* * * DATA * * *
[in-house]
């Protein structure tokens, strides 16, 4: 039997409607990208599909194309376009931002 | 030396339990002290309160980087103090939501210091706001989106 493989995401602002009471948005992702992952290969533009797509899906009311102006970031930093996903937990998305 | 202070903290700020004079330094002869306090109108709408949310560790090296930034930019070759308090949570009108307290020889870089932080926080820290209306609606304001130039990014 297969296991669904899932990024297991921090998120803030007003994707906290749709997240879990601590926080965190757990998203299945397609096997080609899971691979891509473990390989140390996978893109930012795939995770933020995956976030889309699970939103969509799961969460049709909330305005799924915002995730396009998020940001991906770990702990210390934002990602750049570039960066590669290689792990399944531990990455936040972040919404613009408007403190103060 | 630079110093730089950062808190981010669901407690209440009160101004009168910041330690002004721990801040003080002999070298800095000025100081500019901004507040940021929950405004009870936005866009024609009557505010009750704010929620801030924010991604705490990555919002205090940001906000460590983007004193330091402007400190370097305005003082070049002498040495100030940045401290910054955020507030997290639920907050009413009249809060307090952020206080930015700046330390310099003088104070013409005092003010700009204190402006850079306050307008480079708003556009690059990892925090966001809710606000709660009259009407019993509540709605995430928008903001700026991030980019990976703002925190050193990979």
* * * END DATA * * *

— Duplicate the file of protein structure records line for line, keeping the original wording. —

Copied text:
[in-house]
């Protein structure tokens, strides 16, 4: 039997409607990208599909194309376009931002 | 030396339990002290309160980087103090939501210091706001989106 493989995401602002009471948005992702992952290969533009797509899906009311102006970031930093996903937990998305 | 202070903290700020004079330094002869306090109108709408949310560790090296930034930019070759308090949570009108307290020889870089932080926080820290209306609606304001130039990014 297969296991669904899932990024297991921090998120803030007003994707906290749709997240879990601590926080965190757990998203299945397609096997080609899971691979891509473990390989140390996978893109930012795939995770933020995956976030889309699970939103969509799961969460049709909330305005799924915002995730396009998020940001991906770990702990210390934002990602750049570039960066590669290689792990399944531990990455936040972040919404613009408007403190103060 | 630079110093730089950062808190981010669901407690209440009160101004009168910041330690002004721990801040003080002999070298800095000025100081500019901004507040940021929950405004009870936005866009024609009557505010009750704010929620801030924010991604705490990555919002205090940001906000460590983007004193330091402007400190370097305005003082070049002498040495100030940045401290910054955020507030997290639920907050009413009249809060307090952020206080930015700046330390310099003088104070013409005092003010700009204190402006850079306050307008480079708003556009690059990892925090966001809710606000709660009259009407019993509540709605995430928008903001700026991030980019990976703002925190050193990979």